Funny how the dawn and the dusk can look so similar. It's a bittersweet thing in life, the way the end of something and the start of something else are often the same moment in time.
I wrote a few weeks ago about the big dilemma I was experiencing, in deciding 'what to do with the rest of my life' (it's hard so say that without melodrama). Should I carry on with the sewing business that would never earn us enough? Become a teacher that would take up all my time? Go for the Masters I couldn't afford? Return to the sustainable transport career I'd burnt the bridge on? Or get an undemanding admin job that would never fire me up?
I spent seventeen years of my life as a vegetarian. And I have to tell you, there's value in a limited set of choices. Going to a restaurant with any kind of dietary peculiarity cuts the menu down by a huge amount. And there are many times now, sat at the table and faced with columns of choice and struggling to be decisive, that I yearn for those days when choosing three courses was effortlessly simple.
After I wrote about the career limbo, my dilemma became vegetarian. By which I mean, the crunch time we always knew we were headed for (you try living on a single frozen public sector salary with three children, two cars and a nice house in a nice village) hit. It hit hard. Thank you to the government for reducing our tax credits by a couple of hundred a month, due to a pay rise of a couple of hundred a year. Thank you to the recession for freezing my husband's salary for years, for raising the price of food and fuel, and for cutting our profit on our London house sale by quite a chunk. Thank you to all sorts of other external influences that suddenly meant, this autumn, our slowly dwindling reserves had the plug pulled on them. We've been living very carefully, money-wise, for a few years now and there are no more cuts we can make (we are even, ironically, vegetarian again now on week nights).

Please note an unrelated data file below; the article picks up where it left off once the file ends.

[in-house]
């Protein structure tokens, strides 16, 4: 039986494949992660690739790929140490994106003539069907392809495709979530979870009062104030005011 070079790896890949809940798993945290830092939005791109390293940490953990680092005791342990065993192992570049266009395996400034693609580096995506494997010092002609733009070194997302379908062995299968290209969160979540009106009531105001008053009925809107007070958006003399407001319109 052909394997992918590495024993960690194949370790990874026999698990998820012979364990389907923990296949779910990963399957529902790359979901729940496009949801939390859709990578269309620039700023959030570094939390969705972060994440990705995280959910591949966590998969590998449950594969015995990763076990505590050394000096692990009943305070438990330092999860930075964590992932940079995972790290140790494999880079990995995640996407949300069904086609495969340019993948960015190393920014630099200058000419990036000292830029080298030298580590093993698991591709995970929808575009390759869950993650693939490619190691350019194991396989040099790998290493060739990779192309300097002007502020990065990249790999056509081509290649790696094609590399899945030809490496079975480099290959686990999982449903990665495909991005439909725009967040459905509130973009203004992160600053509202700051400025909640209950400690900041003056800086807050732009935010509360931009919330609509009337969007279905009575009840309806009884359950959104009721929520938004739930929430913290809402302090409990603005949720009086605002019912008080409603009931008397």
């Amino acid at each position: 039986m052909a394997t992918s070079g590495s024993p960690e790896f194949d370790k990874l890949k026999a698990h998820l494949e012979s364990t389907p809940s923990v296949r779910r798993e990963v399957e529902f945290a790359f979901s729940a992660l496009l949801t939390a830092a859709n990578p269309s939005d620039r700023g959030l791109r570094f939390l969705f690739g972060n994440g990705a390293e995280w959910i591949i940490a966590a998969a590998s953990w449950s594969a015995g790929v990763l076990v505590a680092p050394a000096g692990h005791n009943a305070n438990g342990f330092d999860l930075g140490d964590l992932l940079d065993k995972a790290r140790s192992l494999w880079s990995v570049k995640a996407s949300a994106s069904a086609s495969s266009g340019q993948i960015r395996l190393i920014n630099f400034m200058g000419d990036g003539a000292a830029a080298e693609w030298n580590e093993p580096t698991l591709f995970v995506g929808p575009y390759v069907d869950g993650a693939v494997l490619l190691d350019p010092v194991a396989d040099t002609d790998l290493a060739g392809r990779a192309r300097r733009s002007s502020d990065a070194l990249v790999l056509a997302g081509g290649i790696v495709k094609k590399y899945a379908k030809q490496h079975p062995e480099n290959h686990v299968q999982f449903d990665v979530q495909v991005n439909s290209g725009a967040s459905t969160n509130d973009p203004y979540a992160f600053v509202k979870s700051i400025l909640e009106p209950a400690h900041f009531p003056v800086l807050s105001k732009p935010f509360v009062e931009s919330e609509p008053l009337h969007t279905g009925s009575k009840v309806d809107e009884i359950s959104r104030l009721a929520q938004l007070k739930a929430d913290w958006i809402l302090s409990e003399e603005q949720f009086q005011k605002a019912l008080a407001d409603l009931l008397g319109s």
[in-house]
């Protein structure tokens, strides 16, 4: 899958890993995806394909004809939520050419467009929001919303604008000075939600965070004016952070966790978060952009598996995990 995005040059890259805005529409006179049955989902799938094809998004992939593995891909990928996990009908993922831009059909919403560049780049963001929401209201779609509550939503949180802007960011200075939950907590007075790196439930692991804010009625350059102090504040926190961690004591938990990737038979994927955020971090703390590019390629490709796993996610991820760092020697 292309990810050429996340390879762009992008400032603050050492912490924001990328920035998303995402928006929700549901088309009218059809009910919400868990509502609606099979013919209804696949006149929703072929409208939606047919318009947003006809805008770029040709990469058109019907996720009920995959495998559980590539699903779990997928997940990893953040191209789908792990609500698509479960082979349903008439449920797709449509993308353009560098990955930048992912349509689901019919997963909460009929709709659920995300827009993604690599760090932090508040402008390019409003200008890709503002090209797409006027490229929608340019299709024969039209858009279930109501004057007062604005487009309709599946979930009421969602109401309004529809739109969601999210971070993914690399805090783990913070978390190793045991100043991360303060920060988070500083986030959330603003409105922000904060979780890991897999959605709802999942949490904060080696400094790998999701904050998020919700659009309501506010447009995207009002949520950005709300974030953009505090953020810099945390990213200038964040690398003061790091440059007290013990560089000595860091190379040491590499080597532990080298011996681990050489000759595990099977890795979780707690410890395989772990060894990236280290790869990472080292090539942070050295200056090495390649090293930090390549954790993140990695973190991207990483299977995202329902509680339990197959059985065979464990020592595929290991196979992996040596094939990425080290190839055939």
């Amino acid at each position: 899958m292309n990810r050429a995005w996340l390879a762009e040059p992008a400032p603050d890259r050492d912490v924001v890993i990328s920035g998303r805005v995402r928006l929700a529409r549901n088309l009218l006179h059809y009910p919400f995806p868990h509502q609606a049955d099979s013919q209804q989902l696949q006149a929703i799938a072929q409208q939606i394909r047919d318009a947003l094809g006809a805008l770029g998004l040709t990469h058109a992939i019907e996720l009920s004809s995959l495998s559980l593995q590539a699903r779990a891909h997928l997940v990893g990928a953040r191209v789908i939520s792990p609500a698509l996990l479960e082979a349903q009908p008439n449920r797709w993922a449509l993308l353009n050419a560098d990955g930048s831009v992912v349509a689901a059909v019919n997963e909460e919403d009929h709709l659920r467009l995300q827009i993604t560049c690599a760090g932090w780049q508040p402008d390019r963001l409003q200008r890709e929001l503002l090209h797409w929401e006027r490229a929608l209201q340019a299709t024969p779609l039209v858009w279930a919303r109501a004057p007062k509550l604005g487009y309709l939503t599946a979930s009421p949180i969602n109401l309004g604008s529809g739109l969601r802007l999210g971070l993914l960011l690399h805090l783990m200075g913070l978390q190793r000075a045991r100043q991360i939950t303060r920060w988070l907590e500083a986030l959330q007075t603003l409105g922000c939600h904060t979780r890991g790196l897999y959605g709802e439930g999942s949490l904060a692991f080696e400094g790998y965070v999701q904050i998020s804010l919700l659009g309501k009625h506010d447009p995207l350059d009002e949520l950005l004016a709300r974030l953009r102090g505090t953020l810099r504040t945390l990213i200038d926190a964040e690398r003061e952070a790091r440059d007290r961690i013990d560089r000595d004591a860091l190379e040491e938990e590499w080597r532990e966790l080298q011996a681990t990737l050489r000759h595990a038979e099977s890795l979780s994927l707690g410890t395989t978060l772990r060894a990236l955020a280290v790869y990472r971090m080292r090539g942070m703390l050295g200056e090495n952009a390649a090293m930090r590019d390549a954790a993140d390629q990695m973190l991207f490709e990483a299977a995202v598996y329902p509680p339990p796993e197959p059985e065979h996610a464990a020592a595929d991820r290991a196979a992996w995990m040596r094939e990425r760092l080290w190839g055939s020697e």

And thus my dilemma went away. Before, the world of work had been open to me and I had the task of finding the 'one true vocation' that would fit me and my family. Now I just need a job. I need a job by the end of the year or all that stinky brown fecal matter hits the proverbial fan.
At first I felt liberated, weirdly. I couldn't be a teacher or do a masters, as both wouldn't start until autumn next year and I need to start now. Sewing curtains for people will never make enough to keep us. So it's back to the transport work, if anyone will ever have me after seven years away from it. Or it's into an admin job, if anyone will hire me when up against a huge wave of twenty-something job-seekers with no dependents and an unbroken employment history.
Having been completely, completely desperate to give up the transport planning world and never go back, oddly it now seemed quite appealing. Before, it had been the career I'd fallen into and left me unable to choose. Now I could choose it after all, and simply as a means to an end, and that was fine. And the admin work that I felt overqualified for now seemed nicely simple and a chance to interact with real adult human beings. The transport work pays better and uses my talents more. The admin work is more likely to be available part-time (full-time work will be such a shock to both the boys and me) and local.
But a job didn't fall into my lap that first week. I then spent a fortnight feeling - every single day - disappointed in life. A fortnight hibernating from the outside world. Wallowing in grief for the loss of the dream life we had up here. And then this last weekend I pulled myself out of it, and so here I am on the blog again, finally able to tell you all about it.
I don't know what will happen. I'm applying for everything that fits in with my family. Eventually, I'll have to apply for things that don't fit in too. I don't mind that, at the moment, the dream (which turned out to be returning to academia to hit the masters-phd-lecturer road) has gone. I just want to provide for my family. I want to stop the daily fear and worry that the money's run out. I want to enjoy Christmas. I want to see my glass as half full again.
I'll keep you updated. Cross your fingers for us.